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July 25, 2022

Analysing the Prohibition of Child Marriage (Amendment) Bill, 2021

The Prohibition Of Child Marriage (Amendment) Bill, 2021- Policy Update 2021 - IMPRI Impact And Policy Research Institute

Historical Evolution Of The Law

Early religious scriptures show that India has witnessed child marriage since pre-colonial times. The practice of Sati forced young girls to sacrifice themselves on top of their deceased husband’s funeral pyre. Occasionally, colonists identified Indians as “barbarians” but refrained from interfering with the practice out of fear of resistance. Rai Sahib Harbilas Sarda presented the Child Marriage Restraint Bill, 1927, establishing a minimum marriageable age of 14 years for females and 18 years for males. After that, The Child Marriage Restraint Act, 1929, as passed by the Imperial Legislative Council, was the first secular legislation to limit child marriage by establishing the marriageable age as 18 years for women. However, this law did not invalidate child marriage as it imposed sanctions on an adult man marrying a minor and the parents who encouraged such marriages. Moreover, the gravity of penalties and fines was too low to deter people.

As a result, The Prohibition of Child Marriage Act, 2006 (“PCMA”) brought three reforms: enhanced penalty for child marriage; enabled the parties to make child marriage voidable till up to two years after they attained maturity; empowered courts to take cognisance of such matters. According to UNICEF, at least 1.5 million girls under 18 are married in India each year – a third of child brides worldwide are in India. Over 16% of teenage females aged 15 to 19 are married. This disproportionate high rate of child marriage amongst girls shows international gender discrimination. Thus, on December 21, 2021, Smriti Irani, Minister of Women and Child Development of India, introduced The Prohibition of the Child Marriage (Amendment) Bill, 2021, in Lok Sabha.

 

Highlights Of The Bill

The Prohibition of the Child Marriage (Amendment) Bill, 2021 (“Bill”) amends PMCA to raise the minimum marriageable age of females from 18 to 21. Under Section 2(a), ‘child’ is defined as a male or female who has not completed twenty-one years of age.

To this effect, the Bill also amends the following Acts: (i) Indian Christian Marriage Act, 1872, (ii) Parsi Marriage and Divorce Act, 1936, (iii) Special Marriage Act, 1954, (iv) Hindu Marriage Act, 1955, and (v) Foreign Marriage Act, 1969. Thus, the Bill has an overriding effect over any other laws, customs, usage or practice governing the parties to the marriage.

Benefits Of The Bill

  1. Facilitating Better Health and Nutrition: Early marriage and, subsequently, early motherhood harm the health of the mother and the child. India’s Maternal Mortality Rate is at 113 (2018) – 113 maternal deaths for every 100,000 live births is far higher than the UN Sustainable Development Goals target of 70. Moreover, the Indian National Family Health Survey of 2015-2016 showed that in a sample of about 58% of women married before 18 years of age, the prevalence of children being stunted, wasted, and underweight was 37%, 23%, and 36% respectively. Moreover, the survey directly linked child marriage with child anaemia. Thus, this Bill would help improve nutrition and mental and physical health — decrease teenage pregnancies and maternal and infant mortality rates.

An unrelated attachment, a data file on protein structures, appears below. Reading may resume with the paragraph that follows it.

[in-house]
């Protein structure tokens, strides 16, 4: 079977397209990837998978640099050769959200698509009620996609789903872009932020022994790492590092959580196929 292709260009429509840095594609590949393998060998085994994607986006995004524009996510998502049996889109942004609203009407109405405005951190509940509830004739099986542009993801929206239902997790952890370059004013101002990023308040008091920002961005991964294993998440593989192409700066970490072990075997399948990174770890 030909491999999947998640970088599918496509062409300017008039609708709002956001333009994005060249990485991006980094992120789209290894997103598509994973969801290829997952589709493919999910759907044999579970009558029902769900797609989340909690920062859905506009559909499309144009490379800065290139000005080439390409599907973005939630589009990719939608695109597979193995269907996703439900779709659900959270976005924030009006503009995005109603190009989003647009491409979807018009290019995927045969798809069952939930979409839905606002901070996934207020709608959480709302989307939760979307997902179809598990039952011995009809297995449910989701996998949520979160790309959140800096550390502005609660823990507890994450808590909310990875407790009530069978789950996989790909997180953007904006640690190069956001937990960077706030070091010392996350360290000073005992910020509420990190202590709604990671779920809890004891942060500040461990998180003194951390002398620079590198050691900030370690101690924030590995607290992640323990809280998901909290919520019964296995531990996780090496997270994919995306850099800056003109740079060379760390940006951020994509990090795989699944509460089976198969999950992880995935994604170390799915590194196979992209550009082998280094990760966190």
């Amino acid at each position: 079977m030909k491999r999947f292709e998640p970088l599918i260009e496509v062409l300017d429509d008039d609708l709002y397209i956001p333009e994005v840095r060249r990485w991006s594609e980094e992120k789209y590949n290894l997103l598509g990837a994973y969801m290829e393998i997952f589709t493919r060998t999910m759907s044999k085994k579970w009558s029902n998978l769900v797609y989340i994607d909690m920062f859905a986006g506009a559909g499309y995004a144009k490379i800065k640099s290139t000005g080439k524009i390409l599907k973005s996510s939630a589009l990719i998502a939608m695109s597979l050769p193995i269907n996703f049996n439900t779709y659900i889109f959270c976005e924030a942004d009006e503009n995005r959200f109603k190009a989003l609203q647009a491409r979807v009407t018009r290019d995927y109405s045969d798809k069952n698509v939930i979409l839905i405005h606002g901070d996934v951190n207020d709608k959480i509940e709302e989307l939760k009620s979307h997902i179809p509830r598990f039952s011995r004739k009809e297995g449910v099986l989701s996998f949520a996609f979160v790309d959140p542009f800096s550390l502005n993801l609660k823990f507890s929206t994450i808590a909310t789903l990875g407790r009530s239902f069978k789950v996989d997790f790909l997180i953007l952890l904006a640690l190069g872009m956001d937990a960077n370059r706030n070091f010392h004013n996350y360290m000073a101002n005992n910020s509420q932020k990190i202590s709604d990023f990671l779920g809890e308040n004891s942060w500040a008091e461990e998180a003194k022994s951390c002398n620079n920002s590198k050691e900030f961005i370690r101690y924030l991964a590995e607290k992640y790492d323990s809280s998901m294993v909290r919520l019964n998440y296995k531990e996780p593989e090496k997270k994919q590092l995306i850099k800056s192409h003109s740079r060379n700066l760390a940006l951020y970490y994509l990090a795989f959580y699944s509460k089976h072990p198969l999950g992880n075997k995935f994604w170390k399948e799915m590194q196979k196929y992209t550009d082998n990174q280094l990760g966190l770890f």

2. Improved Literacy and Labour Workforce Participation: This Bill would facilitate better learning and working opportunities for women, increasing their participation in the labour workforce. Data from a longitudinal study reveals that only 10.3 % of the girls married before 21 transitioned to higher education. At the same time, 62.5 % of girls who got married after 21 had a chance to go to higher education/technical colleges. Furthermore, the study reveals that the age of marriage is significantly associated with labour market transitions, with only 5% of girls who married before 21 employed in regular salaried jobs compared to 13% amongst girls married at 21 and after. As per NFHS 4, the age of marriage is 17.4 for women with no schooling as opposed to 23 for women with 12 years of education.
  3. Psychological Well-being and Poverty: A study also reveals a significant difference in the psychological well-being of girls married before and after 21 years of age, with the latter showing significantly higher levels of well-being. Regarding the intergenerational transmission of poverty, the stunting levels of children born to girls married before 21 were also higher (39%) than those married at age 21 and above (35%).  Data from the longitudinal study highlights that at age 26, only 29% of those married at 21 years and above had two or more children, compared to 77% of girls married before 21 years of age, having given birth to two or more children.